Rapper-singer Ivy Sole just turned 25, so she’s finally realized how little she fully understands about life and her music reflects just how hungry she is to make sense of the world around her. As a Charlotte, NC native and current resident of Philadelphia, Ivy’s sound draws on a diverse set of influences. Sole is the product of the gospel and soul upbringing afforded by her hometown, the mainstream R&B and backpack hip hop of the late 90s and 2000s, and an organic obsession with indie rock that she’s cultivated into a soundscape that's all her own. Sole's debut mixtape project EDENwas released in April 2016 to a welcoming community of hip-hop heads and hipsters alike, and it was ranked #27 on Bandcamp’s Best Albums of 2016 list. In 2017, she released the two-part project EASTand WEST and was featured as Spotify’s Fresh Finds spotlight artist. After 3 projects, two tours, and a lot wisdom gained, the unsigned indie returned full force with her first full-length studio album, OVERGROWN,which released in September.
Originally from Trinidad & Tobago, singer Blossom calls Portland, OR home. She spent her childhood playing in a steel drum band with family members and that set the tone for her taste in instruments & energy that she uses in her music today.
Blossom is an eclectic R&B jazz-singer who today feels right at home on stage. While it took her some time to grow in confidence, since 2014 she has been creating and performing non-stop. The positive effect music has had on her life is something Blossom now strives to share with the youth in her community. The city has recognized her talent and in addition to being constantly sought after for shows she has also received accolades such as being named one of Willamette Week’s best new bands in 2017.
In the last few years she has released multiple collaborative projects. In the summer of 2017 she released a project with producer Hot16 titled Tease. In the summer of 2018 she linked up with Ripley Snell for the dreamy EP Clout Atlas :: Dormiveglia. On her upcoming album, due out Spring 2019, the focus is solely on Blossom and her story. For Blossom this new album is a coming of age story.
The history of pop music is one of reinvention, littered with instances of people who, cutoff from resources, from representation, have turned inward, mined themselves and remadeculture in their own image. Musical-cum-cultural movements like hip-hop, dance music, andpunk all began like that: untutored kids deconstructing the music of the time and reassemblingthe pieces into a world in which they could see themselves.And so the story goes with Parisalexa, Seattle’s premiere triplehyphenate—singer-songwriter-producer—who continues to forge her own brand of R&B tingedpop with the raw materials of the past.Born into an artistically-inclined family, Parisalexa (real name: Paris Alexa Williams)began developing almost immediately. “I started singing...when I was born” she insists,recounting a family story about her ability to hum as an infant. That preternatural hummingturned into singing, then harmonizing with the radio, then writing her own songs and performingthem for friends and family at the hair shop and in living rooms. Her growth was aided by themusic that inundated her young life: her parents’ jazz, R&B and pop records. “My mom says shelistened exclusively to Destiny’s Child when she was pregnant,” she says laughingly.But it was an aunt that set a sixteen-year-old Paris firmly on the path to becoming amusician when she gifted her niece a BOSS RC505 looping station. Initially, the gift was adisappointment--she wanted cash--but at the last minute, Paris decided to bring the station withher on a month-long trip to Denmark, leaving the instruction manual at home. That month, in thecold and dark, she began teaching herself to use it. She learned how to record and layer hervocals and how to create beats using handclaps and pencils on tabletops. Slowly, she taughtherself how to make music that sourced its materials from the traditions of her youth andreshaped them into something new.When she returned from her trip, she began writing songs in earnest. Stints at Berklee andGrammy songwriting camps honed her instinct for song structures and helped her produceslicker, hard-hitting songs, most notably the bouncing kiss-off anthem “Like Mariah.” She alsobegan utilizing songwriting as a way of dealing with the tumult of growing up. “There’s so muchin life that I can’t seem to wrap my head around, and music helps me to come to terms withthem,” she explains.Earlier this year, Parisalexa emerged fully-formed with her debut EP Bloom, whichchronicles the course of a relationship—from its genesis to its greatest heights to its end and theresulting exercise in self-love.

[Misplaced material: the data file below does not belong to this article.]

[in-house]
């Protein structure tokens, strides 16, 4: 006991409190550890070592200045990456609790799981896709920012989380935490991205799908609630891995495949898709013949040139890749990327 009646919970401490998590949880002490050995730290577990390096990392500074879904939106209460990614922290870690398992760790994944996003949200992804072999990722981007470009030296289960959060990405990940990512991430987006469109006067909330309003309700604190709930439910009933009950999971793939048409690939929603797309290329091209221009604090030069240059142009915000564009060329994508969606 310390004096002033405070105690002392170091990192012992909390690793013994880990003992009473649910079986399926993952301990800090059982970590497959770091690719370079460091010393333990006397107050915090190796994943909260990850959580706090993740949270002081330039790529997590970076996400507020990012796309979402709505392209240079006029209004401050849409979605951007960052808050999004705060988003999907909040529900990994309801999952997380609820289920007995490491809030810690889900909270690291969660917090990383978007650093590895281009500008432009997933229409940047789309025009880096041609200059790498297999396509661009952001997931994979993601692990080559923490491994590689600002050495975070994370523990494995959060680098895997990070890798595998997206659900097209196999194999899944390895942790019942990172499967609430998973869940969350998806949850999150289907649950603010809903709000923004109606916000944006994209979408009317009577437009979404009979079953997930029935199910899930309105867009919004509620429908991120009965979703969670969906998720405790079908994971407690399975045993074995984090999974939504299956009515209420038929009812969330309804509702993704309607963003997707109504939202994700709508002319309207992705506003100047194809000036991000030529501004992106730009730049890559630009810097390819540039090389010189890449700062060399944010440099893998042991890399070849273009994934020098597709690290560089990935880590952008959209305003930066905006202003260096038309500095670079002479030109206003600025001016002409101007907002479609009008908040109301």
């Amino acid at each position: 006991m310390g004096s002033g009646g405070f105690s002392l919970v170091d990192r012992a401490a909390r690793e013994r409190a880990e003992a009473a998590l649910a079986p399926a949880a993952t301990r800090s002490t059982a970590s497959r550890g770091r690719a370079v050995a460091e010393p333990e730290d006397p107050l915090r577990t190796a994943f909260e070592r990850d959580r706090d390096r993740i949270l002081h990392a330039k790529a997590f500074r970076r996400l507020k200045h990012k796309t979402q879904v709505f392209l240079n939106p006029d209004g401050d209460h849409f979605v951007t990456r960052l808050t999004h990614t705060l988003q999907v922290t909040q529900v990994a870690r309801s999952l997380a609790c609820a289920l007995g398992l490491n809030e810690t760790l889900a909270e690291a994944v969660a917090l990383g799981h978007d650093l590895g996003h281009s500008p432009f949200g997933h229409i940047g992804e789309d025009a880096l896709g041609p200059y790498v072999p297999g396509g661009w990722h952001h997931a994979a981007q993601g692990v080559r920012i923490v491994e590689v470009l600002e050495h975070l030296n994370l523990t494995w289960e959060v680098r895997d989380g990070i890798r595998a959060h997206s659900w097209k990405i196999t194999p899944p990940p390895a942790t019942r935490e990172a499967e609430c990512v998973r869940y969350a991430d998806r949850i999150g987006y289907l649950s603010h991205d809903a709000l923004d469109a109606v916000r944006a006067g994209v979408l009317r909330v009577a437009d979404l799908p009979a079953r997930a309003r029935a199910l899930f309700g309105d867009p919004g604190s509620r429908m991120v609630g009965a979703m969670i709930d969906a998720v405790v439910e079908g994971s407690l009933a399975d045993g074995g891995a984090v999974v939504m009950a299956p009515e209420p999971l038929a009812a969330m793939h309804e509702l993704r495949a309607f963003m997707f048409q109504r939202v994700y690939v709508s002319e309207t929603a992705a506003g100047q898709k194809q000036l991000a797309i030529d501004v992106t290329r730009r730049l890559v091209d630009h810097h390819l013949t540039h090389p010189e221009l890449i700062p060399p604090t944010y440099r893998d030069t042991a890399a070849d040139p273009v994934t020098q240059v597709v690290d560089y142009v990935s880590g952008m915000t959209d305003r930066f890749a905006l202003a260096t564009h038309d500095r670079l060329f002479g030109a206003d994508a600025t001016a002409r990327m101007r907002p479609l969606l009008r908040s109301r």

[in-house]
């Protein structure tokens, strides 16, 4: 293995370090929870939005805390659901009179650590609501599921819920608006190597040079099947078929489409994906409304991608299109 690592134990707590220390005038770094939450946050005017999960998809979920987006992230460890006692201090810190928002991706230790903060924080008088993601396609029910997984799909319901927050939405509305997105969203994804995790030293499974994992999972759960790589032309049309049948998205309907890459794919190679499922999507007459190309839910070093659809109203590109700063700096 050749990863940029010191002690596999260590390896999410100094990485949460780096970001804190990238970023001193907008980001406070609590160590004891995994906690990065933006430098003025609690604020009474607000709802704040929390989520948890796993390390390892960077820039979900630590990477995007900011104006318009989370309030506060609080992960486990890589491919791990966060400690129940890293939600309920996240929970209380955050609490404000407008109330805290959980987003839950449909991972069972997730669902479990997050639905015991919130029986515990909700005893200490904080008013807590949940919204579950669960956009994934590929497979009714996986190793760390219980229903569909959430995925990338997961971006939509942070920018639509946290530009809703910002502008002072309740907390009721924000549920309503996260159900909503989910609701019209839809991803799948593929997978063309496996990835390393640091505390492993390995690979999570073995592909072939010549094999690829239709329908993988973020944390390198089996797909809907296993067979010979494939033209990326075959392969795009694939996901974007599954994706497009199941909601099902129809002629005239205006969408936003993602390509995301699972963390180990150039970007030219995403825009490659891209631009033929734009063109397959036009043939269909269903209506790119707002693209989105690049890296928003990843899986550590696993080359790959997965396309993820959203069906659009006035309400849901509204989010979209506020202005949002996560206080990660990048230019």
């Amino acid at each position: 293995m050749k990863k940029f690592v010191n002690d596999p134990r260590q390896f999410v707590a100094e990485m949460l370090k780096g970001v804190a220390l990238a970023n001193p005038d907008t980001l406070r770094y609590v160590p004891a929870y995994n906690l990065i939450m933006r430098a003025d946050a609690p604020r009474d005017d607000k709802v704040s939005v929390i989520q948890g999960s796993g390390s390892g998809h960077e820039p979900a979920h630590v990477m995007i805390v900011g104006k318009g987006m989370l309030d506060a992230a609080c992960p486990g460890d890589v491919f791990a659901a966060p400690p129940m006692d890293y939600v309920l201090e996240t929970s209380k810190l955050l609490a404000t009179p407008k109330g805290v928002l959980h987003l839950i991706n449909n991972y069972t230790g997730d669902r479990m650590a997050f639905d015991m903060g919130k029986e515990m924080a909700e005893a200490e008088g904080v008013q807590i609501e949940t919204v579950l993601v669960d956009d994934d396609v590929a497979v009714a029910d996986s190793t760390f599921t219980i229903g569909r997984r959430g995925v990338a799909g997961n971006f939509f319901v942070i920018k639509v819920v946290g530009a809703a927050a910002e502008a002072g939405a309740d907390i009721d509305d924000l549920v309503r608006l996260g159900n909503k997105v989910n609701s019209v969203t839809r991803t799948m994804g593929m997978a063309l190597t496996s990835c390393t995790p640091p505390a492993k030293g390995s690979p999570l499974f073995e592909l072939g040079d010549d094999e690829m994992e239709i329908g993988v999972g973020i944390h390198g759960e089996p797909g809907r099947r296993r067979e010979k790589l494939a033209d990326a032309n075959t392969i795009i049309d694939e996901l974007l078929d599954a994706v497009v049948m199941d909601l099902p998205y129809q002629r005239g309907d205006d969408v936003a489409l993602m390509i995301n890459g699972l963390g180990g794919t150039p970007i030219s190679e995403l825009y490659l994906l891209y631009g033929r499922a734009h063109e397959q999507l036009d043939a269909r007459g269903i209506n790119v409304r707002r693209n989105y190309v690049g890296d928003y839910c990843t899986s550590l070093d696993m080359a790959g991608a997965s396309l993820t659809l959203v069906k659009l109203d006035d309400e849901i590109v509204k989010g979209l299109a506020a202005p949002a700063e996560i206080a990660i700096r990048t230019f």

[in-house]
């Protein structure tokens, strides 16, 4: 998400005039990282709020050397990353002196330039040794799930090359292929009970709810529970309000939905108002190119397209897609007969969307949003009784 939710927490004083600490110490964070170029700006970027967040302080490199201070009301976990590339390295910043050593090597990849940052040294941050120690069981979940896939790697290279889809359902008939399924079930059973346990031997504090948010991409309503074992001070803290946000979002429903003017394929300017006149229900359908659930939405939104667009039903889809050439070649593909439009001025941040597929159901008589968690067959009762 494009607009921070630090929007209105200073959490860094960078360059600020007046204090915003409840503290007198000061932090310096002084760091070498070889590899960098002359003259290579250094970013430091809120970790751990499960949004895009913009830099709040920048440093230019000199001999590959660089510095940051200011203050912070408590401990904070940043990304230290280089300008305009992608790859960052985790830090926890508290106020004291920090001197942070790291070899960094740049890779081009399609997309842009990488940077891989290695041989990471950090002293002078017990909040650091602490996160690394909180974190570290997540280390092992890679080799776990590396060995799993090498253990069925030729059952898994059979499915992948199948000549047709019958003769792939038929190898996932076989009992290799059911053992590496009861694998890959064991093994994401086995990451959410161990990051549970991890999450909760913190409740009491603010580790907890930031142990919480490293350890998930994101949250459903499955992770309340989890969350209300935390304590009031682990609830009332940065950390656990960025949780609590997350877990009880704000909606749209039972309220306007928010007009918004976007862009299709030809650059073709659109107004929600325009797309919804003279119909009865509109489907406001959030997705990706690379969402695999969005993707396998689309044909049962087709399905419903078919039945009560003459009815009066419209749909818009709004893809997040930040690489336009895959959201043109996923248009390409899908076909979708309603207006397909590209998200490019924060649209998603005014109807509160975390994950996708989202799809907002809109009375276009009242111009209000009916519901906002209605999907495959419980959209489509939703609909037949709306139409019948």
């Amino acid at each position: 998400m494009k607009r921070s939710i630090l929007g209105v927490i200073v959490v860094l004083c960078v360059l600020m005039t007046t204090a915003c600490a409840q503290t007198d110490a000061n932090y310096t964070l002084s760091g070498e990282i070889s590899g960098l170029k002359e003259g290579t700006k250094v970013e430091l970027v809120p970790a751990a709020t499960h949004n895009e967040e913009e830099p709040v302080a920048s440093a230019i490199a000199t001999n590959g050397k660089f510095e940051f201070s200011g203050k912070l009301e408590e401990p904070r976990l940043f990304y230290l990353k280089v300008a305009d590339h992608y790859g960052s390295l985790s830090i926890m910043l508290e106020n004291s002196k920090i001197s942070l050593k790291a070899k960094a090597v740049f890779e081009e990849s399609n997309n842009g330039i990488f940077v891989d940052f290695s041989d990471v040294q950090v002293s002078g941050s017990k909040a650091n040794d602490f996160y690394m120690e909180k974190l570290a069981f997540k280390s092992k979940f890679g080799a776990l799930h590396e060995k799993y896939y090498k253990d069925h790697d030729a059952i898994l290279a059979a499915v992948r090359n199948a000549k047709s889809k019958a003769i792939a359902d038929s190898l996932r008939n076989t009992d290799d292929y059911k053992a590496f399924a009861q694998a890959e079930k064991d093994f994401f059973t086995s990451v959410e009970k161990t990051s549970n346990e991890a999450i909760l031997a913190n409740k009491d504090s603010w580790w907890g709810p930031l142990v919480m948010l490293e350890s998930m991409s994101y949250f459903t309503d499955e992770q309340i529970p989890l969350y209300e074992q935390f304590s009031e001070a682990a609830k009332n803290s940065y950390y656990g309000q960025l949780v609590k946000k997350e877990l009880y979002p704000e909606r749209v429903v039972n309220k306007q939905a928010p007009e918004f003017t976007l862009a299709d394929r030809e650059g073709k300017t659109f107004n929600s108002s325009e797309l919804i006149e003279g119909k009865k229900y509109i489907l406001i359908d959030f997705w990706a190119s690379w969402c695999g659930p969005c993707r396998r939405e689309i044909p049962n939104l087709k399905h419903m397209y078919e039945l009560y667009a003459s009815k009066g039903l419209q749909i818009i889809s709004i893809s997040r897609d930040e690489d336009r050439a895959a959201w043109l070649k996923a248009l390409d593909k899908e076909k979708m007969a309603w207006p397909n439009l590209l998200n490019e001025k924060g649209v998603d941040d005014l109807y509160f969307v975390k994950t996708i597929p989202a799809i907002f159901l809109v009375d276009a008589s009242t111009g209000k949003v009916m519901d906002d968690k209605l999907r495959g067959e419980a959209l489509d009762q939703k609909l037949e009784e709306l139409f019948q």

Now, close on Bloom’s heels, comes FLEXA, a four-track mixtape that represents adeparture for Parisalexa in both sound and theme. “When I was writing Bloom, I was in adifferent place,” Paris says. “I was falling in love, and writing my own story, and I wasreferencing a lot of older, more soulful sounds.” If Bloom is about a journey—that of falling inlove and discovering oneself—FLEXA is about what happens once you arrive.Rather that utilizing the warm, downtempo arrangements that illuminated Bloom, FLEXAis all contemporary R&B gloss and trap-inflected austerity. “LV” is all lithe self-aggrandizing;“Ballin” wistfully reflects on the past and dreams of the future; “Like Me Better” is a swaggeringkiss off to a former partner; and on “Hard Way,” Parisalexa oscillates between woozy and pissedoff as she takes an ex to task. According to Paris, “FLEXA was written at a time where I felt likeI knew what I was worth, but other people hadn’t caught up yet. I felt like people wereunderestimating me, so it was my version of bossing up.” She laughs, “I don’t have cars and goldchains, but I’m thankful for what I have and I’m going to let you know what that is.”